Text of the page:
Friday, January 16, 2009

Friday's Featured Film - 1/16/09

New movies are usually released to theaters every Friday, but who’s got 10 bucks these days to drop on a movie that may well be a load of crap? Given those odds, each Friday I offer an alternative on DVD that you can rent at your local video store (or in some cases, avoid at all costs). Some will be new releases, others you may have to hunt for, but all of them are available to light up your small screen should it be a lazy Friday night.


When Elizabeth: The Golden Age was released last year, Heather and I were interested to see it, but held back by the fact that we hadn’t seen director Shekhar Kapur’s first Elizabeth film. After a few unsuccessful attempts to rent it from our local video store, we gave up, until we came across the movie on TV a couple months ago. We recorded it, and finally sat down to watch it last week. The movie was interesting, intricate, and beautiful to look at, but at the end of the day I didn’t find myself a huge fan.

Cate Blanchett (Oscar-nominated for the role) stars in the title role as England’s first protestant queen. The film follows her rise to power following the death of her Catholic half-sister, Mary (Kathy Burke) and her development from a naïve young girl into the strong and assertive ruler that history remembers. With a look at her life both personal and political (and the frequent intersection of the two), the movie functions as a stylized and engaging biopic.

On a technical level, there is little to criticize here. The cast is tremendous, from Joseph Fiennes’ portrayal of Elizabeth’s lover and friend to Richard Attenbourogh’s fatherly adviser to Geoffrey Rush’s more assertive and less conscience-bound right hand man. Other familiar faces show up as well, including Daniel Craig, who swaps his tuxedo and pistol for a priest’s robes. The art design department was well deserving of their Oscar noms, with the costumes, art direction, cinematography, and makeup all lending themselves to an incredibly immersive experience. The story material, I believe, falters a bit. I can’t say it’s not interesting, and for today’s politically-driven church it could even function as a cautionary tale against too much wedding of church and state. However, I felt like the human element was missing far too often. The movie focuses just as much on Elizabeth the woman as Elizabeth the queen, but I found it to be nowhere near as interesting when it delved into the former. We’re seeing the choices that made her the woman, and thus the leader, that she was, but I had trouble many times feeling and understanding why she made those choices. For me, a second pass at the script could have solved a lot of the movie’s problems. As it stands, it’s merely okay. I wouldn’t mind seeing the sequel, but I won’t be rushing out to rent a copy anytime soon. Historical buffs or those who are interested in the art direction side of the movie industry will find much to enjoy here, but at day’s end, this was a film that I simply admired much more than I really liked. - **1/2 (out of 4)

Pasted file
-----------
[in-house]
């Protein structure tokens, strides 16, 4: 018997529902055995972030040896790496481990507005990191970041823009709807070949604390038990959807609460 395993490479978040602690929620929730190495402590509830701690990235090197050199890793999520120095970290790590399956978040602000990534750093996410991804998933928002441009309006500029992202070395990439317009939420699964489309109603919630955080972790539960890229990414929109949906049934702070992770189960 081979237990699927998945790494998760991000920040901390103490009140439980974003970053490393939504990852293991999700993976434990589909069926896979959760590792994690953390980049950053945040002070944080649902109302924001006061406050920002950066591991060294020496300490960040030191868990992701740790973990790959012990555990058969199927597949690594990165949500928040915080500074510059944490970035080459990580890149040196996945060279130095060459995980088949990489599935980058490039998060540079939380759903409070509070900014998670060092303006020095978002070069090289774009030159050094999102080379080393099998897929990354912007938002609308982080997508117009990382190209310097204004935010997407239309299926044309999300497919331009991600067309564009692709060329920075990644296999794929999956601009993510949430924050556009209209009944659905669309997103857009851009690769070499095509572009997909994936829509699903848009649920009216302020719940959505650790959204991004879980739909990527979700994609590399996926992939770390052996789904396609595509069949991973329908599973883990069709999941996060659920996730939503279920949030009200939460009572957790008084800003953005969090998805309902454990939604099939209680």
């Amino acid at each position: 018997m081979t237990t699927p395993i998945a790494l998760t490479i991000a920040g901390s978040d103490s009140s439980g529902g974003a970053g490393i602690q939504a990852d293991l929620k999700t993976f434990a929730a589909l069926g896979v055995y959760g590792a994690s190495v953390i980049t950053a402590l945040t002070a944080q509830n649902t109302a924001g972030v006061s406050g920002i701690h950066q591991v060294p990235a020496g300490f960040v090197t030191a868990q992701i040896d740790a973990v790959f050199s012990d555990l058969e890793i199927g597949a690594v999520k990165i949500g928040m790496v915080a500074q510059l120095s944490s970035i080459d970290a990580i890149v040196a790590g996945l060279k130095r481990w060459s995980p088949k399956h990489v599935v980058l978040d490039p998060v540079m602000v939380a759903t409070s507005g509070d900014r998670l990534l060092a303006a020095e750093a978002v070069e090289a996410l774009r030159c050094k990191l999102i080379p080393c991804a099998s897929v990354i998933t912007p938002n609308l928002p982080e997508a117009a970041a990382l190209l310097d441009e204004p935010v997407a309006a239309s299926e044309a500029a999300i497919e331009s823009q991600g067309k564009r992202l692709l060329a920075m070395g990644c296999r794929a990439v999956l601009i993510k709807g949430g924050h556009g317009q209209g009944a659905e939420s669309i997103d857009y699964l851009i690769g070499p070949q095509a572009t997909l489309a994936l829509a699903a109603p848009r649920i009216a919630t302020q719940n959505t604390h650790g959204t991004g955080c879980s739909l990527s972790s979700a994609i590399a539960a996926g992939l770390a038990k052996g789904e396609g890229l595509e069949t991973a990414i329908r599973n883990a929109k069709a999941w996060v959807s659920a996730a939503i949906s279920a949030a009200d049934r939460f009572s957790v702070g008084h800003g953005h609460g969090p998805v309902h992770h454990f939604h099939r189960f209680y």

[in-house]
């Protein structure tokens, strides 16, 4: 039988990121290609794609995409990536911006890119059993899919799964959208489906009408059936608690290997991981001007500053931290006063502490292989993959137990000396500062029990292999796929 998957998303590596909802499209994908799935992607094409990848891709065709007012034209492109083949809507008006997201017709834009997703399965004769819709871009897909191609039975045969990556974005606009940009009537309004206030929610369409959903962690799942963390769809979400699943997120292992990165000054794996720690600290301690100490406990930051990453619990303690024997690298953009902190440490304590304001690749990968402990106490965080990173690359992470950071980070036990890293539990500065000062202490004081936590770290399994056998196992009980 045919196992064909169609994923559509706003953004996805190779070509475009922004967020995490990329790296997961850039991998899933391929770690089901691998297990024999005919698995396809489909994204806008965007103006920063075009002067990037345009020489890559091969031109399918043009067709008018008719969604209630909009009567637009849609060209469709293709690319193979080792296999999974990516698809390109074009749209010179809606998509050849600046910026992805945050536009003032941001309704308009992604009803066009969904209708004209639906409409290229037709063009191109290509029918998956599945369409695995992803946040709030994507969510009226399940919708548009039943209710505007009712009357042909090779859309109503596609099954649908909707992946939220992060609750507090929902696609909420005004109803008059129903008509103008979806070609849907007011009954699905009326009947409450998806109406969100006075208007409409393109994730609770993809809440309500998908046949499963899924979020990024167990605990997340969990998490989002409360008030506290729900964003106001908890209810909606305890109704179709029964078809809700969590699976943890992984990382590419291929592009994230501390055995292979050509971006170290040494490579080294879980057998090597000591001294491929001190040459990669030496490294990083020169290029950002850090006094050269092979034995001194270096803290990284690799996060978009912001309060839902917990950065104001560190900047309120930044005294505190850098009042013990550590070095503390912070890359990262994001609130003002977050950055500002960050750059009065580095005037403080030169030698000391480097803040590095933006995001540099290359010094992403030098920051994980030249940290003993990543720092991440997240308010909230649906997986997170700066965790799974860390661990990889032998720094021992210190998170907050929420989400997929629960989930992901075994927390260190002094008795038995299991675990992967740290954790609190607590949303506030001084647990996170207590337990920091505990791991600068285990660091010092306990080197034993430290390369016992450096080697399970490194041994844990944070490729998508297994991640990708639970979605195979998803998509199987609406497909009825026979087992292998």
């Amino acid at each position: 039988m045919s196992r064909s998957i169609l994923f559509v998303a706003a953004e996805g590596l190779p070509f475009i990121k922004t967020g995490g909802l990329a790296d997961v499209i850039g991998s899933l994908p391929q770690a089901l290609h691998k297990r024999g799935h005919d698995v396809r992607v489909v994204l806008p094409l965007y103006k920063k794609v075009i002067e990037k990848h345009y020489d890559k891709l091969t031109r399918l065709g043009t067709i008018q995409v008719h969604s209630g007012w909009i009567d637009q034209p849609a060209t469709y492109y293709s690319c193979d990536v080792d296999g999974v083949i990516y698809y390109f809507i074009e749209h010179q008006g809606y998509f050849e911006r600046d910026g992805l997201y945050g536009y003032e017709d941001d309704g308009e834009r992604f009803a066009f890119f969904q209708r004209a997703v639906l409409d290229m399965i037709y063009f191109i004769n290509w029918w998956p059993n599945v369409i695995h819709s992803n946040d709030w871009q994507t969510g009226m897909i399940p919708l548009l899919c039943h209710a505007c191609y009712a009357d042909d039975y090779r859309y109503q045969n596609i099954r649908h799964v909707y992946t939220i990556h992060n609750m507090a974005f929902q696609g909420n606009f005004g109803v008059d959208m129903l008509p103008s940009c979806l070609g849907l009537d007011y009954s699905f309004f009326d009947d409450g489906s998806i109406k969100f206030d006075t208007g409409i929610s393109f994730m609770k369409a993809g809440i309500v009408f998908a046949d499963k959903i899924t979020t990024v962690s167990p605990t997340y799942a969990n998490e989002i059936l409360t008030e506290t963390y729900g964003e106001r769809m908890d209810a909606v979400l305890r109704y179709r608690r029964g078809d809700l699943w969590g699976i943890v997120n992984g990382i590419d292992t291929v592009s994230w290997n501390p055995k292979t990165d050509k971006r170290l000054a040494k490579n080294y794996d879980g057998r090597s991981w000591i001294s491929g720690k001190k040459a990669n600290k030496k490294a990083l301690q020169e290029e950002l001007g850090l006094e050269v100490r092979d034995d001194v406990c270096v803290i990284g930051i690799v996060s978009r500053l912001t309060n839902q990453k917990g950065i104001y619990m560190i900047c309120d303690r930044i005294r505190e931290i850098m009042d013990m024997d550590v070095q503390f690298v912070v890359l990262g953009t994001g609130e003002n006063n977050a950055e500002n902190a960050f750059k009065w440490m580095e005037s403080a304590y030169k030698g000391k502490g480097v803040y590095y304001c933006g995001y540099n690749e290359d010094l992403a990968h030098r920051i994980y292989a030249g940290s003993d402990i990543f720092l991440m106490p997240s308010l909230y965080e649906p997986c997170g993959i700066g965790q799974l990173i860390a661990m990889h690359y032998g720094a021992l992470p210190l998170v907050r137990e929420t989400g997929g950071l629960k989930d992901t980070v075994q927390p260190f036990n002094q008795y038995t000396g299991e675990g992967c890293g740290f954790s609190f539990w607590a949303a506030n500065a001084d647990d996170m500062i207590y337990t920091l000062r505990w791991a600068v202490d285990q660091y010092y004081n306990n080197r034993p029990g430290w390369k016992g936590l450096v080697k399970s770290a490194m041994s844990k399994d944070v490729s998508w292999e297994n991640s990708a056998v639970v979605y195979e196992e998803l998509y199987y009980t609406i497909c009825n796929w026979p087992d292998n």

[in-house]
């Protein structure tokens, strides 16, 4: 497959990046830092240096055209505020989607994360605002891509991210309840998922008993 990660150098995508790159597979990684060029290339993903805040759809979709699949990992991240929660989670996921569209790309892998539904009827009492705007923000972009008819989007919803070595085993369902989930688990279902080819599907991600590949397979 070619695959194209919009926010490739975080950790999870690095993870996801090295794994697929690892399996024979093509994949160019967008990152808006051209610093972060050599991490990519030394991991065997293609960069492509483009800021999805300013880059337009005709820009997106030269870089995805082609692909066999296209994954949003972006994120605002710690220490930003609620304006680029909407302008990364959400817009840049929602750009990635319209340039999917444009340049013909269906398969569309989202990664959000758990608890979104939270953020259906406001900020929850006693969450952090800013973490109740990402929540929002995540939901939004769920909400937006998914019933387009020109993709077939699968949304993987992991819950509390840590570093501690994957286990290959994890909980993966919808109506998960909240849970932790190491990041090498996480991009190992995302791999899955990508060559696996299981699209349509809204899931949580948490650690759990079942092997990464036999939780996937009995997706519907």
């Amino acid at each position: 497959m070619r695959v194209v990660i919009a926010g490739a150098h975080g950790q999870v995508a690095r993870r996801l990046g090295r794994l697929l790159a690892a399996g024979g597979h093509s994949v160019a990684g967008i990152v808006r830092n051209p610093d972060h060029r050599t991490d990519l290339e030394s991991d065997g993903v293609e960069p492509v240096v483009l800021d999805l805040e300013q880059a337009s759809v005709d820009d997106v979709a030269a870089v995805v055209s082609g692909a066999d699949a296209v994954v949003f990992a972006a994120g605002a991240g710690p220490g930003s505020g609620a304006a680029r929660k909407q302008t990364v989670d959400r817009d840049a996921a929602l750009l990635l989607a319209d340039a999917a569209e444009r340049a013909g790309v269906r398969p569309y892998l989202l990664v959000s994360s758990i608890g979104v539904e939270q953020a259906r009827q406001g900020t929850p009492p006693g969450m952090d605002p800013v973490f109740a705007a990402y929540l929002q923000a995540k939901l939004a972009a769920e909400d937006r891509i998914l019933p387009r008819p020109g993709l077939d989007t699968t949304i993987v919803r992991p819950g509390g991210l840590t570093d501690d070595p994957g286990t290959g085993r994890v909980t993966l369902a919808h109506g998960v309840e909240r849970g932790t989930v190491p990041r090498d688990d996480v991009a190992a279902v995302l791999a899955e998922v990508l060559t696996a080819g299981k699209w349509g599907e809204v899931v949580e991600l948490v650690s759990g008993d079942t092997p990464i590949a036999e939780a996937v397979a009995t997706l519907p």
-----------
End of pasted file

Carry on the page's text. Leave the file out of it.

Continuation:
Elizabeth is rated R for violence and sexuality

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